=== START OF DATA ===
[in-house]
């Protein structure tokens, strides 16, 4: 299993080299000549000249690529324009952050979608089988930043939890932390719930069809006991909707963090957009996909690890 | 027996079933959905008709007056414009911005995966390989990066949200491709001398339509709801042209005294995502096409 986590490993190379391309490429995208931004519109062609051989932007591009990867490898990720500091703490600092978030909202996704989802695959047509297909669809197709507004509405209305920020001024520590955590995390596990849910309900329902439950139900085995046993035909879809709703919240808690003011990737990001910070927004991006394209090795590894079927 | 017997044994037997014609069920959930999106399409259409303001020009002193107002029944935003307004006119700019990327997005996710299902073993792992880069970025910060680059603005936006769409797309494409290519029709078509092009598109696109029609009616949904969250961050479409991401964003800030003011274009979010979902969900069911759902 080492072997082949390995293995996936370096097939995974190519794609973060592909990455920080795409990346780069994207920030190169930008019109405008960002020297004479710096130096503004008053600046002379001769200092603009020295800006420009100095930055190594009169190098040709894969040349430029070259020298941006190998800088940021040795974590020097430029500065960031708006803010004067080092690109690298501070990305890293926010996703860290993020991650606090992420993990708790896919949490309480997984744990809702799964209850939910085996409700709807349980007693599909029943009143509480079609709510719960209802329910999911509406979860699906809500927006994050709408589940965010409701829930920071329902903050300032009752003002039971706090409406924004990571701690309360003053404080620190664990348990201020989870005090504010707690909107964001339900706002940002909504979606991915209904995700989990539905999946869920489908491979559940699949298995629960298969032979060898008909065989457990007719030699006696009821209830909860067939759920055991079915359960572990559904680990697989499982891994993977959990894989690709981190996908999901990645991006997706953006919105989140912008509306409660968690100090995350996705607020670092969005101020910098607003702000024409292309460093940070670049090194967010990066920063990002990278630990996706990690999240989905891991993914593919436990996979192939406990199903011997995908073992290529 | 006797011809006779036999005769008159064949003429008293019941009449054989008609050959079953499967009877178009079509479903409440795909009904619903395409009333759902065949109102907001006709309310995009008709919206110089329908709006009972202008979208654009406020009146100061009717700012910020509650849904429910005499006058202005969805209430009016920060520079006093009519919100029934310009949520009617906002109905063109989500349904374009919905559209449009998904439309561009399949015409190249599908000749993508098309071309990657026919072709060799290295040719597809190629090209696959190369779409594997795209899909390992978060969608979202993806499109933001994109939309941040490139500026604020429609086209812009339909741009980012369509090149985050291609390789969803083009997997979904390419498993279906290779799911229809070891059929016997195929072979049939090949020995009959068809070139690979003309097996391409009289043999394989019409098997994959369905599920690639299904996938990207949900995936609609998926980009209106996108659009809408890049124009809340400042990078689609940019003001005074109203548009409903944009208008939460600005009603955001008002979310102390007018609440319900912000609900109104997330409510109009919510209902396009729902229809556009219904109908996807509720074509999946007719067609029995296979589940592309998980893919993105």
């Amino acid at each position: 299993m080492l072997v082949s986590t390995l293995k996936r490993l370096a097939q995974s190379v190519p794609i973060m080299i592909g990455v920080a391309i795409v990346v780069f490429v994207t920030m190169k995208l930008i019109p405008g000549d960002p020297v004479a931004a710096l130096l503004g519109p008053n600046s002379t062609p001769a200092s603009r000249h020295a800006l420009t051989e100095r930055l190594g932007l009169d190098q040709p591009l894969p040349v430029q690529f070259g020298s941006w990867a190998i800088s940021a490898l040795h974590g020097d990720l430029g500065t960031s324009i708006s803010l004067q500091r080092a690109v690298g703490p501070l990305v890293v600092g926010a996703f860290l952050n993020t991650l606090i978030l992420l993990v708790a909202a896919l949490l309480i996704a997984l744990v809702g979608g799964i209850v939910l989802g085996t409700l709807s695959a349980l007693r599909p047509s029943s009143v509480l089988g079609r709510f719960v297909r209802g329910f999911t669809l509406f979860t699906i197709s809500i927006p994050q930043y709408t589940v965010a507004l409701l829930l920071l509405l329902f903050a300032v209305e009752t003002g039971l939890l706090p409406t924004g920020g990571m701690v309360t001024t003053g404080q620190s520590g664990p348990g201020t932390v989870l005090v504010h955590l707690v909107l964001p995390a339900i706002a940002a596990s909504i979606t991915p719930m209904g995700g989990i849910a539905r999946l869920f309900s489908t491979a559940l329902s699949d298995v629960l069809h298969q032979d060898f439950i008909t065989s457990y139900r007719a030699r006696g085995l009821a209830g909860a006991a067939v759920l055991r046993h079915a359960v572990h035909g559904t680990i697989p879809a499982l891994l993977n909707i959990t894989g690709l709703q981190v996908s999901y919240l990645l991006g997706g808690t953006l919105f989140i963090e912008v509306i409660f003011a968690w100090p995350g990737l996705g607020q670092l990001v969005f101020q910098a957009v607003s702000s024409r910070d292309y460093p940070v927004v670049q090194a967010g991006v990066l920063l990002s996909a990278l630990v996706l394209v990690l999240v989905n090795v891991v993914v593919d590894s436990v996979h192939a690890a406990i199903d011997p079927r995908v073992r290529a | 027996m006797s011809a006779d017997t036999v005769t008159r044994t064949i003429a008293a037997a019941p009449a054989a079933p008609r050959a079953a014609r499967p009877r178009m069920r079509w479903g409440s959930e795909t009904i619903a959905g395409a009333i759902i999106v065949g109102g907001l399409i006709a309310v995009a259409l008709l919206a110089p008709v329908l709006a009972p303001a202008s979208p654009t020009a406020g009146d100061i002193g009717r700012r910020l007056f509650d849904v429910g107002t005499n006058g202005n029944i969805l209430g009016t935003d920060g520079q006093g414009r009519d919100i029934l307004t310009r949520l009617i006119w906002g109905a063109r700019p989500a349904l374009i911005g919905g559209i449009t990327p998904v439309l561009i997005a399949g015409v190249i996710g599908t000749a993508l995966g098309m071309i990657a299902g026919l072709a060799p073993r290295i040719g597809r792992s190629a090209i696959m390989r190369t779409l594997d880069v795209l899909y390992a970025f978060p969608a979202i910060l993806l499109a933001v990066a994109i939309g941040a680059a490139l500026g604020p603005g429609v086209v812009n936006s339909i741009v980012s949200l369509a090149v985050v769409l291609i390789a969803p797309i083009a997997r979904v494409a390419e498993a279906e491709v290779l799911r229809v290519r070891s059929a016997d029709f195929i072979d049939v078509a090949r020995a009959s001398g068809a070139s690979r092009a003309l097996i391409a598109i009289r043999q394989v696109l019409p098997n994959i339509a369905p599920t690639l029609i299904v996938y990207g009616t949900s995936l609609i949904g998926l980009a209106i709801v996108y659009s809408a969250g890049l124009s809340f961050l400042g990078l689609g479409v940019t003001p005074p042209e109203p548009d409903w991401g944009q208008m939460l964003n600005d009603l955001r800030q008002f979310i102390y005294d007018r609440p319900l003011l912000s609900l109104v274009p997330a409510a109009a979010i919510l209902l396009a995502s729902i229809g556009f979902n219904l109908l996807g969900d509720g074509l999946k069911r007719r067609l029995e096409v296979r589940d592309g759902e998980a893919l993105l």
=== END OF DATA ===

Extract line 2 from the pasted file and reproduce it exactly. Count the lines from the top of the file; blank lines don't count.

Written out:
């Protein structure tokens, strides 16, 4: 299993080299000549000249690529324009952050979608089988930043939890932390719930069809006991909707963090957009996909690890 | 027996079933959905008709007056414009911005995966390989990066949200491709001398339509709801042209005294995502096409 986590490993190379391309490429995208931004519109062609051989932007591009990867490898990720500091703490600092978030909202996704989802695959047509297909669809197709507004509405209305920020001024520590955590995390596990849910309900329902439950139900085995046993035909879809709703919240808690003011990737990001910070927004991006394209090795590894079927 | 017997044994037997014609069920959930999106399409259409303001020009002193107002029944935003307004006119700019990327997005996710299902073993792992880069970025910060680059603005936006769409797309494409290519029709078509092009598109696109029609009616949904969250961050479409991401964003800030003011274009979010979902969900069911759902 080492072997082949390995293995996936370096097939995974190519794609973060592909990455920080795409990346780069994207920030190169930008019109405008960002020297004479710096130096503004008053600046002379001769200092603009020295800006420009100095930055190594009169190098040709894969040349430029070259020298941006190998800088940021040795974590020097430029500065960031708006803010004067080092690109690298501070990305890293926010996703860290993020991650606090992420993990708790896919949490309480997984744990809702799964209850939910085996409700709807349980007693599909029943009143509480079609709510719960209802329910999911509406979860699906809500927006994050709408589940965010409701829930920071329902903050300032009752003002039971706090409406924004990571701690309360003053404080620190664990348990201020989870005090504010707690909107964001339900706002940002909504979606991915209904995700989990539905999946869920489908491979559940699949298995629960298969032979060898008909065989457990007719030699006696009821209830909860067939759920055991079915359960572990559904680990697989499982891994993977959990894989690709981190996908999901990645991006997706953006919105989140912008509306409660968690100090995350996705607020670092969005101020910098607003702000024409292309460093940070670049090194967010990066920063990002990278630990996706990690999240989905891991993914593919436990996979192939406990199903011997995908073992290529 | 006797011809006779036999005769008159064949003429008293019941009449054989008609050959079953499967009877178009079509479903409440795909009904619903395409009333759902065949109102907001006709309310995009008709919206110089329908709006009972202008979208654009406020009146100061009717700012910020509650849904429910005499006058202005969805209430009016920060520079006093009519919100029934310009949520009617906002109905063109989500349904374009919905559209449009998904439309561009399949015409190249599908000749993508098309071309990657026919072709060799290295040719597809190629090209696959190369779409594997795209899909390992978060969608979202993806499109933001994109939309941040490139500026604020429609086209812009339909741009980012369509090149985050291609390789969803083009997997979904390419498993279906290779799911229809070891059929016997195929072979049939090949020995009959068809070139690979003309097996391409009289043999394989019409098997994959369905599920690639299904996938990207949900995936609609998926980009209106996108659009809408890049124009809340400042990078689609940019003001005074109203548009409903944009208008939460600005009603955001008002979310102390007018609440319900912000609900109104997330409510109009919510209902396009729902229809556009219904109908996807509720074509999946007719067609029995296979589940592309998980893919993105």